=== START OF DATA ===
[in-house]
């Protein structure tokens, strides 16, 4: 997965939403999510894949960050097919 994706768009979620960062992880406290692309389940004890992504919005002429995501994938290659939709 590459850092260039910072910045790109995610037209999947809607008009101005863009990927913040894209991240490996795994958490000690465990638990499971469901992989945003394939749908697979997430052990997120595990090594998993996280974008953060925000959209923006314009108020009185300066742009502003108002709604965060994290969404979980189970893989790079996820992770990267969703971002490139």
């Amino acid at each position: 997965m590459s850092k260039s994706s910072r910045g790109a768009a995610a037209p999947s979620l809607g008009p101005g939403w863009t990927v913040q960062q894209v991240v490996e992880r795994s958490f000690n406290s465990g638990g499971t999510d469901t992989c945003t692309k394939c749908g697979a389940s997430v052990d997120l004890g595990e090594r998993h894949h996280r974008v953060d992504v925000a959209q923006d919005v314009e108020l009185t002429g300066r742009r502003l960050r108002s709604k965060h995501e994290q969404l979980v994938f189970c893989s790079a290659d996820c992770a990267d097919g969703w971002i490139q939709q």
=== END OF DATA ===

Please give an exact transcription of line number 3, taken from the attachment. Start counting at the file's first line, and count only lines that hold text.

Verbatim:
């Amino acid at each position: 997965m590459s850092k260039s994706s910072r910045g790109a768009a995610a037209p999947s979620l809607g008009p101005g939403w863009t990927v913040q960062q894209v991240v490996e992880r795994s958490f000690n406290s465990g638990g499971t999510d469901t992989c945003t692309k394939c749908g697979a389940s997430v052990d997120l004890g595990e090594r998993h894949h996280r974008v953060d992504v925000a959209q923006d919005v314009e108020l009185t002429g300066r742009r502003l960050r108002s709604k965060h995501e994290q969404l979980v994938f189970c893989s790079a290659d996820c992770a990267d097919g969703w971002i490139q939709q």